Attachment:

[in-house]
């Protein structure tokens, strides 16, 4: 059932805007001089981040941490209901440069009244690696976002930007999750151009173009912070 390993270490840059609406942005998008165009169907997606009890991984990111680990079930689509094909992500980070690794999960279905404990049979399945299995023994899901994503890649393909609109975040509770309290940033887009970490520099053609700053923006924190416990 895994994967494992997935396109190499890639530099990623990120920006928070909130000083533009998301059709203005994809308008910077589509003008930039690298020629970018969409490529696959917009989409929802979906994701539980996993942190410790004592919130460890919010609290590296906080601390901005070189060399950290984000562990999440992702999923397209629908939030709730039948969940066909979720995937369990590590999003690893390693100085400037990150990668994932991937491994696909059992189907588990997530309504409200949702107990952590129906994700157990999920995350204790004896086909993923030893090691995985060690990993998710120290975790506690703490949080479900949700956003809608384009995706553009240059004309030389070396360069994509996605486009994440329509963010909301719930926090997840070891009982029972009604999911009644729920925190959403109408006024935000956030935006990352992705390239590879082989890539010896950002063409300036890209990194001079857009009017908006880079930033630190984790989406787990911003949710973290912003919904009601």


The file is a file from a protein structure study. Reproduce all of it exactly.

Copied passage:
[in-house]
């Protein structure tokens, strides 16, 4: 059932805007001089981040941490209901440069009244690696976002930007999750151009173009912070 390993270490840059609406942005998008165009169907997606009890991984990111680990079930689509094909992500980070690794999960279905404990049979399945299995023994899901994503890649393909609109975040509770309290940033887009970490520099053609700053923006924190416990 895994994967494992997935396109190499890639530099990623990120920006928070909130000083533009998301059709203005994809308008910077589509003008930039690298020629970018969409490529696959917009989409929802979906994701539980996993942190410790004592919130460890919010609290590296906080601390901005070189060399950290984000562990999440992702999923397209629908939030709730039948969940066909979720995937369990590590999003690893390693100085400037990150990668994932991937491994696909059992189907588990997530309504409200949702107990952590129906994700157990999920995350204790004896086909993923030893090691995985060690990993998710120290975790506690703490949080479900949700956003809608384009995706553009240059004309030389070396360069994509996605486009994440329509963010909301719930926090997840070891009982029972009604999911009644729920925190959403109408006024935000956030935006990352992705390239590879082989890539010896950002063409300036890209990194001079857009009017908006880079930033630190984790989406787990911003949710973290912003919904009601």